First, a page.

Research Handbook on the Economics of Family Law

Research Handbook on the Economics of Family Law

Research Handbooks in Law and Economics series

Edited by Lloyd R. Cohen and Joshua D. Wright

The Research Handbook on the Economics of Family Law gives us a series of original essays by distinguished scholars in economics, law or both. The essays represent a variety of approaches to the field. Many contain extensive surveys of the literature with respect to the particular question they address. Some employ empirical economics, others are more narrowly legal. They have in common one thing: each scholar employs a core economic tool or insight to shed light on some aspect of family law and social institutions broadly understood. Topics covered include: divorce, child support, infant feeding, abortion access, prostitution, the decline in marriage, birth control and incentives for partnering.

Chapter 6: Partnering and Incentive Structures

Antony W. Dnes

Subjects: economics and finance, law and economics, law - academic, family law, law and economics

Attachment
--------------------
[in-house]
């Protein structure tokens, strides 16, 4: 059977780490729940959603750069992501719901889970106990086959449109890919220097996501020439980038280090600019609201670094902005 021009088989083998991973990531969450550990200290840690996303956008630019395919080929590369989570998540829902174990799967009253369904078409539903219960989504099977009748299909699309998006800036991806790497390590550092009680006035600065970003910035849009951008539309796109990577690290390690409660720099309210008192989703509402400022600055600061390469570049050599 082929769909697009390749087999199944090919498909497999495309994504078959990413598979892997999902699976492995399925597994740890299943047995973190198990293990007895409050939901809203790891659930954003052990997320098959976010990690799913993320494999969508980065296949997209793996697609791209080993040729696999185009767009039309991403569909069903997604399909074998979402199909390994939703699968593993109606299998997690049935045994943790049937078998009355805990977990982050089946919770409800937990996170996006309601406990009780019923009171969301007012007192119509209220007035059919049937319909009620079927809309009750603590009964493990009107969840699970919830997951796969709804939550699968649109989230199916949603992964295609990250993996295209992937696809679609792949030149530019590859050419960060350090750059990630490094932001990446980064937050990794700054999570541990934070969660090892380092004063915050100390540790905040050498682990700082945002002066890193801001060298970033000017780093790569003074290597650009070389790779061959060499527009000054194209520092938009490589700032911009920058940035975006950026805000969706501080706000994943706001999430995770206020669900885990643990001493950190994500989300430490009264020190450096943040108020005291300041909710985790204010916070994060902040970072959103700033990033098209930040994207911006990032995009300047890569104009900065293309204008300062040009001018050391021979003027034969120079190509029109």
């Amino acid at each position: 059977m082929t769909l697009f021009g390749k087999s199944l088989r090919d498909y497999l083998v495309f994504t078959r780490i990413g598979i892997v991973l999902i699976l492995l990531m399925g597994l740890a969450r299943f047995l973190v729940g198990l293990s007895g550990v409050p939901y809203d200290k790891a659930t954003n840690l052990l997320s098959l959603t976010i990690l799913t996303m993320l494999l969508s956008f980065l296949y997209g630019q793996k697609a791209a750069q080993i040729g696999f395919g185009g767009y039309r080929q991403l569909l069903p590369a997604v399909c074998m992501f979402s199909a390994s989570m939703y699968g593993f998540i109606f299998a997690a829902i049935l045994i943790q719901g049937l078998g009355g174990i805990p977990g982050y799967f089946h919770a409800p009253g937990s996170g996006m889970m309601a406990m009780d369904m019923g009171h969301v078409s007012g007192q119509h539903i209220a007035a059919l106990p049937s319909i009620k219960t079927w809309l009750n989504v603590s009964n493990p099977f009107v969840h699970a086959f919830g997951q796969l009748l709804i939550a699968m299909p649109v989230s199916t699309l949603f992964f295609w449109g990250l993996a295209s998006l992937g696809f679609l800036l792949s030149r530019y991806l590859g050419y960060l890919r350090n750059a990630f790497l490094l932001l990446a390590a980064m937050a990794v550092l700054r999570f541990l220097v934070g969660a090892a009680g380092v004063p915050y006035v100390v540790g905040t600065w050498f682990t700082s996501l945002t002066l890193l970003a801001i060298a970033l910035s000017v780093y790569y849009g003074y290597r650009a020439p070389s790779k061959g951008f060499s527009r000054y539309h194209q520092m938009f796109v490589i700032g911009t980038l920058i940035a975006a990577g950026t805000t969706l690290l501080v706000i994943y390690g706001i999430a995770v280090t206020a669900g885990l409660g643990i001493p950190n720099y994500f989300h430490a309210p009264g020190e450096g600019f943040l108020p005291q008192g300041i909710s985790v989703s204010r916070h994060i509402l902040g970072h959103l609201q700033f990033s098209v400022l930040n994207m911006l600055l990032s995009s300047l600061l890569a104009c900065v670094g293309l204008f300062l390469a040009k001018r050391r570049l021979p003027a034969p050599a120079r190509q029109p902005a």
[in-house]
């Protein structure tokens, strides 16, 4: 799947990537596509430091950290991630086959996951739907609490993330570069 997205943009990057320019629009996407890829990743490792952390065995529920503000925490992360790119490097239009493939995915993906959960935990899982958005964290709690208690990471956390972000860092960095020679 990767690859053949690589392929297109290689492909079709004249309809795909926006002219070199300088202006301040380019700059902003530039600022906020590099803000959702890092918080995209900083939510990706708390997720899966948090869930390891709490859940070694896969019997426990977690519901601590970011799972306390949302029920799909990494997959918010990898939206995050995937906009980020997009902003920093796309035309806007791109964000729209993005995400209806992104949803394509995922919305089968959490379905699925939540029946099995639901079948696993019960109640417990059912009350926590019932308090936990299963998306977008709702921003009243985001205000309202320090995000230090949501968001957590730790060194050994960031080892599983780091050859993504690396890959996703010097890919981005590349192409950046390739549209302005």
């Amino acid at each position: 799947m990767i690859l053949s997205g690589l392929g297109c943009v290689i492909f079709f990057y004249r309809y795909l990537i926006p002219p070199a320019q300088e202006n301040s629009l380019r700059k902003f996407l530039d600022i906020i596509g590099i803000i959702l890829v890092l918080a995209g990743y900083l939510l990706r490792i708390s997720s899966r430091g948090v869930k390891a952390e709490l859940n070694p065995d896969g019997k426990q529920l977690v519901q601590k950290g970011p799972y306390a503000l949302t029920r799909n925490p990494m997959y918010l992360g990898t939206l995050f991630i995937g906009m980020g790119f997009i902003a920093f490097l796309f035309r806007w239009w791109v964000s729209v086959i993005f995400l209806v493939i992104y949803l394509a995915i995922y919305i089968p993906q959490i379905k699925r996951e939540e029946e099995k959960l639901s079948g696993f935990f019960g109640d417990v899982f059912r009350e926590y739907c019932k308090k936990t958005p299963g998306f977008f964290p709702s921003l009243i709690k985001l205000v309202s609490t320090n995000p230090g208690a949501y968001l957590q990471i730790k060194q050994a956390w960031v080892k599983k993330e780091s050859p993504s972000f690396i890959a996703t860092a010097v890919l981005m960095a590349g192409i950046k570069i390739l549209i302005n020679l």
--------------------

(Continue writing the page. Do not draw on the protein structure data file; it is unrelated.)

Antony W. Dnes INTRODUCTION The previous fifty years are associated with growth of divorce, decline in marriage, increased unmarried intimate cohabitation, and the delaying of marriage and childbirth to a later age. These and similar trends in many societies have all caused concern in recent years, particularly for the welfare of children. Additionally, there has been recent pressure to extend marriage rights to same-sex couples. All of these changes raise questions in relation to the operation of underlying incentive structures. From an economic perspective, major issues arise concerning the impact of changes in the law of marriage and divorce. Much depends upon the vulnerability of one married or cohabiting partner to opportunistic behavior by the other. This chapter is specifically concerned with the impact on incentives of current socioeconomic and socio-legal changes affecting partnering. Underlying the incentive structures in intimate partnerships, we find a potential problem of exploitation by one partner. This can arise if long-term promises of pecuniary and non-pecuniary support induce detrimental reliance, such as one partner’s giving up work to become a homemaker, in expectation of benefits such as legal or beneficial ownership of property. Under weak enforcement of promises, a high-earning partner could opportunistically promise and then subsequently renege. Easy divorce law, with less-than-expectations damages obligations, can be predicted to create such adverse incentive structures for married partners: a “greener-grass” effect (Dnes 1998; Dnes and Rowthorn 2002) that will typically induce wealthy men to abandon poorer older wives. There could also be an incentive for a...

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